The burglary conviction of a South Bend man who broke into his brother-in-law’s bar where he once had worked and wrote out a check to a third party was affirmed Wednesday. The burglar argued on appeal that he had wrongly been denied an opportunity to cross-examine the third party about his criminal past.
The Indiana Court of Appeals affirmed the conviction in Donald Newland, Jr. v. State of Indiana, 19A-CR-95. Donald Newland Jr. had worked at the Blarney Stone Bar until April 2016, when his employment ended. His brother-in-law, John Hensley, owned the bar and noticed a suspicious check drawn on the bar’s bank account the following month. The check was made out to Chaz Coburn, who Hensley did not know, in the amount of $300.
After contacting his security company and reviewing video footage, Hensley recognized Newland entering the bar, going upstairs to the office, using the keypad to enter the office and moments later leaving the office while holding a piece of paper, according to the record.
Newland was charged in July 2018 with Level 5 felony burglary and Class A misdemeanor theft, and a jury convicted him of burglary, sentencing him to two years in the Department of Correction, followed by one year in community corrections and another year of probation.
In his appeal, Newland argued the St. Joseph Superior Court abused its discretion by denying him the opportunity to cross-examine Coburn about his prior convictions, although Coburn as a state witness testified on direct examination that he had prior convictions for theft, conversion and auto theft and was currently in jail. Newland also was able to establish through an offer of proof that Coburn’s 2016 theft conviction was for a theft from his place of employment, a bar.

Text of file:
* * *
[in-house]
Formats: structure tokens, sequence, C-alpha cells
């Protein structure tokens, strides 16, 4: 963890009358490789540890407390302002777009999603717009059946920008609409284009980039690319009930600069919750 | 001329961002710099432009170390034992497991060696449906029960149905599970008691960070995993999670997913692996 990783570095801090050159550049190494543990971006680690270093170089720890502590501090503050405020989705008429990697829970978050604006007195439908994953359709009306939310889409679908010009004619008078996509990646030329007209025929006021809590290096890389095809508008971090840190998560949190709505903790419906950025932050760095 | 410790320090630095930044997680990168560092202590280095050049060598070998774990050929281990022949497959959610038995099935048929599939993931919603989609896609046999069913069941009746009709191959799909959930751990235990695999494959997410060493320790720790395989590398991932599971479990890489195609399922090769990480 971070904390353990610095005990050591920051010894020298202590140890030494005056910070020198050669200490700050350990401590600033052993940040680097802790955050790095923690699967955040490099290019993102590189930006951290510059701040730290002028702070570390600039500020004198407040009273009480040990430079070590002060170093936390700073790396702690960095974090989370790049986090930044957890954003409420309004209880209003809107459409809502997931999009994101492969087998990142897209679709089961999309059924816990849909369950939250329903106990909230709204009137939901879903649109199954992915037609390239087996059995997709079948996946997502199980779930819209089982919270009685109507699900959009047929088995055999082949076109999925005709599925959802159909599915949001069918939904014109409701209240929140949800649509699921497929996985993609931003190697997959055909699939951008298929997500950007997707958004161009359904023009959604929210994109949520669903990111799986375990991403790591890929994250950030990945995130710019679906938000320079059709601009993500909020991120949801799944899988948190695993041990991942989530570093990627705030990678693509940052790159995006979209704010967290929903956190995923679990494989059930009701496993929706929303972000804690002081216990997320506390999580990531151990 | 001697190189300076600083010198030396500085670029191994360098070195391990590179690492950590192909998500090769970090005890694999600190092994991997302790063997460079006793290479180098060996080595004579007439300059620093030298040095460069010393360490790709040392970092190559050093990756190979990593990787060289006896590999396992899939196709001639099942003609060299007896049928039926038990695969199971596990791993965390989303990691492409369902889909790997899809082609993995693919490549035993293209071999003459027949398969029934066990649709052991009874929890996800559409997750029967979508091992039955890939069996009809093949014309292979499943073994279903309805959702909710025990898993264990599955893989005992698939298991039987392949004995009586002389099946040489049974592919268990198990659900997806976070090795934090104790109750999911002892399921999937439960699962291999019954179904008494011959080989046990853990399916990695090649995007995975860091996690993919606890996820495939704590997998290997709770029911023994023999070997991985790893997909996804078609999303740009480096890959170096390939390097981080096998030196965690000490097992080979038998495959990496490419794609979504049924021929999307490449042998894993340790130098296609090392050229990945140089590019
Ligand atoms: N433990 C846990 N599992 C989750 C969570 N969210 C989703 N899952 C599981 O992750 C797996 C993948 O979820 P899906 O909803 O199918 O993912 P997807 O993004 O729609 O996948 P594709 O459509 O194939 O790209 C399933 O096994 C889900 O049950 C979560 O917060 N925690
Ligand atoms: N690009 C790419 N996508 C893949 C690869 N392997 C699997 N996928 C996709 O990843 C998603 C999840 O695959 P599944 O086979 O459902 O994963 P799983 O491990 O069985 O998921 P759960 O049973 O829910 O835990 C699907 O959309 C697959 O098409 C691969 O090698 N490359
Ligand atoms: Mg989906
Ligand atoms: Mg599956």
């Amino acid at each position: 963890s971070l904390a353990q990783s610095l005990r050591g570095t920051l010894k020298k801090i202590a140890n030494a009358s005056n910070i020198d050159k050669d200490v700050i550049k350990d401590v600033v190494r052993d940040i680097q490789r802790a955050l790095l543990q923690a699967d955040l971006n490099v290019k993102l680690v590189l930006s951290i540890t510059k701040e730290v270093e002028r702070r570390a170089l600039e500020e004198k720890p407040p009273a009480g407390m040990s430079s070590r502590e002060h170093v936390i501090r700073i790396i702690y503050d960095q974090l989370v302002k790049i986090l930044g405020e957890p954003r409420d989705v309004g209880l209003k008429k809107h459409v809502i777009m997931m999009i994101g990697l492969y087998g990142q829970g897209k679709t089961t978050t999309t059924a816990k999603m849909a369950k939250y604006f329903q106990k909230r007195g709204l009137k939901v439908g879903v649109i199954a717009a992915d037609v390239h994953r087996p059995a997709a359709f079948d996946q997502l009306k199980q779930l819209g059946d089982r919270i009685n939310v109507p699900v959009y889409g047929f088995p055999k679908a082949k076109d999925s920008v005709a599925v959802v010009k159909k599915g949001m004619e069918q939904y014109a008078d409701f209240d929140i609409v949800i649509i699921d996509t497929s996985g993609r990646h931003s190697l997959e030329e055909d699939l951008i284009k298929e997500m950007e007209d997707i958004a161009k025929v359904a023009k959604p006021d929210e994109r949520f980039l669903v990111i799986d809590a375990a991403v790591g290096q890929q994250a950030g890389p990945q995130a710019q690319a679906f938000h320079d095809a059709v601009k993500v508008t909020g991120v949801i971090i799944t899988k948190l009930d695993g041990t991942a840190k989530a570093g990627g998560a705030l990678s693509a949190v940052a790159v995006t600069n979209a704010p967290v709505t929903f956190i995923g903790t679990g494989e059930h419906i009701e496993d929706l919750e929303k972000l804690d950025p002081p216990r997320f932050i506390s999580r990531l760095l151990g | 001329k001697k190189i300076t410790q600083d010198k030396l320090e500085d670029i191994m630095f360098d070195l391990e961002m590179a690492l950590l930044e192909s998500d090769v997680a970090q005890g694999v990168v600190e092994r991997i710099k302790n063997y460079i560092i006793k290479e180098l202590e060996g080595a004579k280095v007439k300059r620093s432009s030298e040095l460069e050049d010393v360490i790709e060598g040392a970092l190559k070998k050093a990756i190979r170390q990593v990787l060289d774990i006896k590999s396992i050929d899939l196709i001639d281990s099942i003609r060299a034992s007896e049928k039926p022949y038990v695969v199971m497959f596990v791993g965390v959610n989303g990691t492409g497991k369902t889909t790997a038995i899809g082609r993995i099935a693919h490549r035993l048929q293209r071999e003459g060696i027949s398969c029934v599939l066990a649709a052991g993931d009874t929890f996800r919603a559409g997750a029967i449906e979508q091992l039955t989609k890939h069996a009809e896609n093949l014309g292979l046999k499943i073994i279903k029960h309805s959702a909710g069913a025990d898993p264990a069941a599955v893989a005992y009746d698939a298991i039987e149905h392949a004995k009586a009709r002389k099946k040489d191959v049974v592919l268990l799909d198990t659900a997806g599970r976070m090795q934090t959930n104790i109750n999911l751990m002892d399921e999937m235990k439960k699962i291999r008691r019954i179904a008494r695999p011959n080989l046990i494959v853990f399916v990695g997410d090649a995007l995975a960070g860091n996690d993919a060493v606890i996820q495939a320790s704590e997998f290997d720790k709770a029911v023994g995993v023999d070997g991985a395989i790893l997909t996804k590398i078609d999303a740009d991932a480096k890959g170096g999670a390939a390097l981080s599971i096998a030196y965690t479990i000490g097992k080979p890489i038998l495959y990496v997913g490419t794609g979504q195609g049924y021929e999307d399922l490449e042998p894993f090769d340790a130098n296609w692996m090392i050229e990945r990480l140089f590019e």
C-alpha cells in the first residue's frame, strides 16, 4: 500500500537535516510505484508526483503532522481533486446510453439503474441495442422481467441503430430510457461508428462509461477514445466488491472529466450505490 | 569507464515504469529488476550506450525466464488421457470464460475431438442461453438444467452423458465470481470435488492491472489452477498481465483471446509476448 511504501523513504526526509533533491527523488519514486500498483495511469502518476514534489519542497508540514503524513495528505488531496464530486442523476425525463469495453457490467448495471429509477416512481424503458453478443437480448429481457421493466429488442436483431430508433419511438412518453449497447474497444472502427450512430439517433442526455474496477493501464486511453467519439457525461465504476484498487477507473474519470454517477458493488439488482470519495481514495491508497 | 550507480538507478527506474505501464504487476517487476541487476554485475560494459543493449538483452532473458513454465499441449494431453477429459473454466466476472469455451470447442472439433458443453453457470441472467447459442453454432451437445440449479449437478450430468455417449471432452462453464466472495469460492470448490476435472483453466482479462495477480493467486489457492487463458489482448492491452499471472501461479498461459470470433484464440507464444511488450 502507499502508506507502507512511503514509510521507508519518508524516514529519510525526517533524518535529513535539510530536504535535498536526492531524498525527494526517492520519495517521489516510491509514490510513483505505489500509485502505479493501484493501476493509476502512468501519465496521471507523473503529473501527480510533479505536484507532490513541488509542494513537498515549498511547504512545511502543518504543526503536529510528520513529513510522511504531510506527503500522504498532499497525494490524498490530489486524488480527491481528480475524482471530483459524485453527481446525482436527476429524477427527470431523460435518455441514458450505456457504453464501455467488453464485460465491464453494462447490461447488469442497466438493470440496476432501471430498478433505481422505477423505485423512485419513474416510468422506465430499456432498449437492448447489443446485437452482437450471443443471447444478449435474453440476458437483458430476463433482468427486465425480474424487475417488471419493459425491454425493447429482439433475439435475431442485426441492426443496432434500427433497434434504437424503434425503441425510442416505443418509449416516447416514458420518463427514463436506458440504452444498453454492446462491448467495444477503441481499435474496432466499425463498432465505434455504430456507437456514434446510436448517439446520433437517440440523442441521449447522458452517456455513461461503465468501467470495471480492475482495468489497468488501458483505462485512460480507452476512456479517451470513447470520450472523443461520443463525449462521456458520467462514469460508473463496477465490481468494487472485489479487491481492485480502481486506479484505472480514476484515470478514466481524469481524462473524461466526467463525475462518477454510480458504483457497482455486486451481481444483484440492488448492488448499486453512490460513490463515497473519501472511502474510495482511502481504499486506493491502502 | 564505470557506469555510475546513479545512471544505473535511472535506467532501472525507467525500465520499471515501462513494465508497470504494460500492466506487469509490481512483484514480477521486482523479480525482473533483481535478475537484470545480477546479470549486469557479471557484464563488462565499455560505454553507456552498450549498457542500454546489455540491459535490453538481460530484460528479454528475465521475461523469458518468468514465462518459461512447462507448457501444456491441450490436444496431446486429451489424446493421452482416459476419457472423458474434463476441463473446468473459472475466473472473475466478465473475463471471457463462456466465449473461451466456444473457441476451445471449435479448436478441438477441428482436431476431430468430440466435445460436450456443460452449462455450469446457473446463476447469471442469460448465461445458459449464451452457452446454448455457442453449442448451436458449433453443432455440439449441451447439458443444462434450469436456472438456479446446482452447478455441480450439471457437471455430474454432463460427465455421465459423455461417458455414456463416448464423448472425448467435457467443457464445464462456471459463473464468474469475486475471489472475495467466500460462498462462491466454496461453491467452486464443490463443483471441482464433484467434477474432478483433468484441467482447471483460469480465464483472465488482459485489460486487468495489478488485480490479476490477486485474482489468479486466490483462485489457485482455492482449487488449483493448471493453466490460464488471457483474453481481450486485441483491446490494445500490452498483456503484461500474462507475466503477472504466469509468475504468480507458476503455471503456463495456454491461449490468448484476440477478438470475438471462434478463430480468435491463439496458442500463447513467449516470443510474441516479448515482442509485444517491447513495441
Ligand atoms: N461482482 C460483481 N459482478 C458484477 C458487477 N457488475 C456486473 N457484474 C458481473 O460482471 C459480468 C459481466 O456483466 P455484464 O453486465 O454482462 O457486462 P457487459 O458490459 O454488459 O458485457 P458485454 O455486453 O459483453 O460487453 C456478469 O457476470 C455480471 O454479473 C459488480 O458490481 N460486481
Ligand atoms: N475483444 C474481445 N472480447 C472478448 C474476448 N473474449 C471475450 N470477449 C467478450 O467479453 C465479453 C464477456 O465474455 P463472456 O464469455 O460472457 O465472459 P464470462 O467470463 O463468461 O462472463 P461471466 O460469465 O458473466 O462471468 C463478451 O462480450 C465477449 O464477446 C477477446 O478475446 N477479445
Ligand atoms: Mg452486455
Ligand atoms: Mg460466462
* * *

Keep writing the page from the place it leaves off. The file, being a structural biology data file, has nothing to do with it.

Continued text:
“We agree with the trial court that the State did not open the door to further questioning about Coburn’s theft conviction,” Judge Patricia Riley wrote for the panel. “In accordance with Evid. R. 609, Coburn’s theft conviction was admissible and relevant with regard to his credibility as a witness. The State merely questioned him whether he had been convicted of theft in 2016, to which Coburn responded affirmatively. The State did not inquire into the particulars of the conviction. As Newland made no showing that the jury was misled by learning of this conviction, the trial court properly limited Newland’s cross-examination.
“… Newland argues that he should have been allowed to delve into the details surrounding Coburn’s theft conviction because such evidence falls within the exceptions of Evid. R. 404(b). Indiana Evidence Rule 404(b) generally prohibits the admission of evidence of a person’s ‘other crimes’ to prove the person’s character in order to show that the person acted in conformity therewith. …
“We are not persuaded,” the panel concluded. “Newland’s real motivation to introduce the circumstances surrounding Coburn’s prior theft conviction can be gleaned from Newland’s offer to prove in which he established that Coburn’s 2016 conviction for theft was for theft from his place of employment, which was a bar. It is apparent that his strategy was to place before the jury the details of Coburn’s previous conviction for the sole purpose of creating the forbidden inference, namely, prior wrongful conduct in similar circumstances suggests present guilt. See Byers v. State, 709 N.E.2d 1024, 1026-27 (Ind. 1999) (commenting that Indiana Evidence Rule 404(b) is designed to prevent the jury from making the ‘forbidden inference’). Accordingly, we conclude that the trial court properly prevented Newland from further cross-examining Coburn on his prior conviction.”